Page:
United States, these signals are transmitted via the analog Advanced Mobile Phone System, a first-generation technology, and its second-generation successor, the Cellular Digital Packet Data system. The second-generation Global System for Mobile communications is the cellular standard used throughout Europe and Asia. Figure 1 illustrates how a cellular network uses beacon signals when a mobile phone user is in a location outside his subscription area—for example, just after getting off an airplane. When the user switches on the handheld device, the beacon signal activates a roaming service, and the user registers and communicates through the closest base station. Implementation of the system typically occurs at three levels: user-level processing at the base stations, user-level processing at the mobile user, and kernel modulation at the mobile user. tion as beacons to inform nearby mobile nodes about existing neighbors. Most ad hoc networking routing protocols— including table-based routing, ondemand distance vector routing, and associativity-based routing—use beacon signals. Ad hoc networks utilize the same two ISM bands as wireless LANs.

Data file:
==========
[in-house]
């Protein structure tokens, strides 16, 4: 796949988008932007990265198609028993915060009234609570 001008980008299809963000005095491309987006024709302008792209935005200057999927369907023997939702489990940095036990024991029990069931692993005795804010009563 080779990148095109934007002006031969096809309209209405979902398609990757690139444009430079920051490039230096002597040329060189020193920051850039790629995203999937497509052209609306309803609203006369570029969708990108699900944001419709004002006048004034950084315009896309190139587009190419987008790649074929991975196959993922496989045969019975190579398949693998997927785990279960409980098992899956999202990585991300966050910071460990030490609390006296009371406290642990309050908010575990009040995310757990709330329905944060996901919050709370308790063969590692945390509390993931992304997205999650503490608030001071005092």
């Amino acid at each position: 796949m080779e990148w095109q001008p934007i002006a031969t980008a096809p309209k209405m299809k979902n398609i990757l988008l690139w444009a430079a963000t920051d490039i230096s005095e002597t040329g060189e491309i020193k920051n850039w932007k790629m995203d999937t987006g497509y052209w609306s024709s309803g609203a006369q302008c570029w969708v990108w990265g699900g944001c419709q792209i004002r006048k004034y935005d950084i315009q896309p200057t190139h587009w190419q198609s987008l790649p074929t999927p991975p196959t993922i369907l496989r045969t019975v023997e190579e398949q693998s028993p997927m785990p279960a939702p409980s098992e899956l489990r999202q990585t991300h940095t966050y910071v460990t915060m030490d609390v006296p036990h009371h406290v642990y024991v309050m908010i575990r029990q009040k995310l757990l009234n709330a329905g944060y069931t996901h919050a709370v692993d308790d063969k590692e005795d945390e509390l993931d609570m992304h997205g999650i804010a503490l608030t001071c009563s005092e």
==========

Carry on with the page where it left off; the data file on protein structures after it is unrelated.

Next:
GLOBAL POSITIONING SYSTEM
GPS technology originally was designed to accurately navigate weapons from mobile platforms to enemy targets. Operated by the US Department of Defense, 24 satellites orbiting approximately 11,000 miles above the Earth constantly transmit beacon signals containing orbital position information, the current time, and error correction data. An Earth-based GPS receiver triangulates signals from the nearest four satellites to interpret a general position by checking their clock reading, location, and orbit. Satellite signals can reflect off atmospheric particles as well as buildings, mountains, and other objects before reaching the GPS receiver, thereby leading to calculation errors. Nevertheless,

CELLULAR NETWORKS
Base stations periodically broadcast one beacon signal per second to identify wireless subscribers in a given area. Mobile devices listen for new beacons, add those they detect to the device’s active beacon kernel table, locate the nearest base station, and establish rapport so they can initiate dialogue with the outside world using the base station as a gateway. Beacon signals carry information such as a cellular network identifier, timestamp, gateway address, paging area ID, and other base station parameters. In the 108